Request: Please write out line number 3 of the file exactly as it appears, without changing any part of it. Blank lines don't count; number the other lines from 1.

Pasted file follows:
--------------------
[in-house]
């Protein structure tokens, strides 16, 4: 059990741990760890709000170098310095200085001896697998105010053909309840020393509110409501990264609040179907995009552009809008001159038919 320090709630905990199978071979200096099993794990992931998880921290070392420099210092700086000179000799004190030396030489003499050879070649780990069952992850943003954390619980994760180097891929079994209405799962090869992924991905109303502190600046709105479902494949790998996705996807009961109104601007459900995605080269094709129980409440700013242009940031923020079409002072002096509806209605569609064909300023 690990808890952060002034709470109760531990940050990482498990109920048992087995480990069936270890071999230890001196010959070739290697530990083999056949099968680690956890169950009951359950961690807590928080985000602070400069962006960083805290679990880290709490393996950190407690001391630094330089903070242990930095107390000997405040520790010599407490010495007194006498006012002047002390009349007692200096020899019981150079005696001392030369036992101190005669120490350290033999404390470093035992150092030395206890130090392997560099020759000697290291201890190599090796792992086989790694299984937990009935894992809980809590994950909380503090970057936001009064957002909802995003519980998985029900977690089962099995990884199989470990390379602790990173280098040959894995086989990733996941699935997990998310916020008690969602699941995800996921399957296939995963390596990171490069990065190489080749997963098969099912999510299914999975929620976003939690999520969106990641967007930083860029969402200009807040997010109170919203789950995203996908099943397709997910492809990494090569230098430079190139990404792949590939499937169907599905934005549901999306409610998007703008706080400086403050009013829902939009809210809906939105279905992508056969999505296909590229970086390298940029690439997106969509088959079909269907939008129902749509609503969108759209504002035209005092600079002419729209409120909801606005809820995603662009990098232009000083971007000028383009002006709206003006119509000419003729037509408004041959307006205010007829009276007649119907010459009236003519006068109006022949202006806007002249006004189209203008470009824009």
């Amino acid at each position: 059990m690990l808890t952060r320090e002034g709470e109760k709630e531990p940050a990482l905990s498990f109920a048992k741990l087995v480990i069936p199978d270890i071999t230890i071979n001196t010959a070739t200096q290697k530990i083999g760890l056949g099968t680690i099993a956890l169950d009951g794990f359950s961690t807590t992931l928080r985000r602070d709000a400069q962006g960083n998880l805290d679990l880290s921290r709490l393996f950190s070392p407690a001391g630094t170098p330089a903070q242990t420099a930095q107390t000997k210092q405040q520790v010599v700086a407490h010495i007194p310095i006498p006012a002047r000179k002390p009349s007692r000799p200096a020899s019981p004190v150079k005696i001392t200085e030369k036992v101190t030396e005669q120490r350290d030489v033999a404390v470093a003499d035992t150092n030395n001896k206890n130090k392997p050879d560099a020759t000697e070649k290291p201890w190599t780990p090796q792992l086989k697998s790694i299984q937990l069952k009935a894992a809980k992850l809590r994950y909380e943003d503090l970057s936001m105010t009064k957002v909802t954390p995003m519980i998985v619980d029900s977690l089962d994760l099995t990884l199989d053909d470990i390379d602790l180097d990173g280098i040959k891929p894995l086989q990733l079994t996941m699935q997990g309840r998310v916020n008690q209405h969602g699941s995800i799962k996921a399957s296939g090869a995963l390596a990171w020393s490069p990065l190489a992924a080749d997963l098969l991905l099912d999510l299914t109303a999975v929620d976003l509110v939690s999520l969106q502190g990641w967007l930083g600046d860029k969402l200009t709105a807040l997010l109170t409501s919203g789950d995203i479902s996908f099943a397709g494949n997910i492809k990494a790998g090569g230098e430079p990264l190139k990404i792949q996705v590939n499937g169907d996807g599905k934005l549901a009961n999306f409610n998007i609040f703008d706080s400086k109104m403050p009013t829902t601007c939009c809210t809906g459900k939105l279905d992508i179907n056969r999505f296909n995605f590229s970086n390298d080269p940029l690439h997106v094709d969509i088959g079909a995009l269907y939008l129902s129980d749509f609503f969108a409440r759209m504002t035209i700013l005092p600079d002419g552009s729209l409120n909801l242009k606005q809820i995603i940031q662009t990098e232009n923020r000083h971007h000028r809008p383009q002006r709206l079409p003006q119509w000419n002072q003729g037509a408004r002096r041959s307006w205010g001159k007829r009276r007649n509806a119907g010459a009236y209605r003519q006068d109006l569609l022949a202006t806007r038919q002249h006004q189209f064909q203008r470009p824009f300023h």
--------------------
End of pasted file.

């Amino acid at each position: 059990m690990l808890t952060r320090e002034g709470e109760k709630e531990p940050a990482l905990s498990f109920a048992k741990l087995v480990i069936p199978d270890i071999t230890i071979n001196t010959a070739t200096q290697k530990i083999g760890l056949g099968t680690i099993a956890l169950d009951g794990f359950s961690t807590t992931l928080r985000r602070d709000a400069q962006g960083n998880l805290d679990l880290s921290r709490l393996f950190s070392p407690a001391g630094t170098p330089a903070q242990t420099a930095q107390t000997k210092q405040q520790v010599v700086a407490h010495i007194p310095i006498p006012a002047r000179k002390p009349s007692r000799p200096a020899s019981p004190v150079k005696i001392t200085e030369k036992v101190t030396e005669q120490r350290d030489v033999a404390v470093a003499d035992t150092n030395n001896k206890n130090k392997p050879d560099a020759t000697e070649k290291p201890w190599t780990p090796q792992l086989k697998s790694i299984q937990l069952k009935a894992a809980k992850l809590r994950y909380e943003d503090l970057s936001m105010t009064k957002v909802t954390p995003m519980i998985v619980d029900s977690l089962d994760l099995t990884l199989d053909d470990i390379d602790l180097d990173g280098i040959k891929p894995l086989q990733l079994t996941m699935q997990g309840r998310v916020n008690q209405h969602g699941s995800i799962k996921a399957s296939g090869a995963l390596a990171w020393s490069p990065l190489a992924a080749d997963l098969l991905l099912d999510l299914t109303a999975v929620d976003l509110v939690s999520l969106q502190g990641w967007l930083g600046d860029k969402l200009t709105a807040l997010l109170t409501s919203g789950d995203i479902s996908f099943a397709g494949n997910i492809k990494a790998g090569g230098e430079p990264l190139k990404i792949q996705v590939n499937g169907d996807g599905k934005l549901a009961n999306f409610n998007i609040f703008d706080s400086k109104m403050p009013t829902t601007c939009c809210t809906g459900k939105l279905d992508i179907n056969r999505f296909n995605f590229s970086n390298d080269p940029l690439h997106v094709d969509i088959g079909a995009l269907y939008l129902s129980d749509f609503f969108a409440r759209m504002t035209i700013l005092p600079d002419g552009s729209l409120n909801l242009k606005q809820i995603i940031q662009t990098e232009n923020r000083h971007h000028r809008p383009q002006r709206l079409p003006q119509w000419n002072q003729g037509a408004r002096r041959s307006w205010g001159k007829r009276r007649n509806a119907g010459a009236y209605r003519q006068d109006l569609l022949a202006t806007r038919q002249h006004q189209f064909q203008r470009p824009f300023h």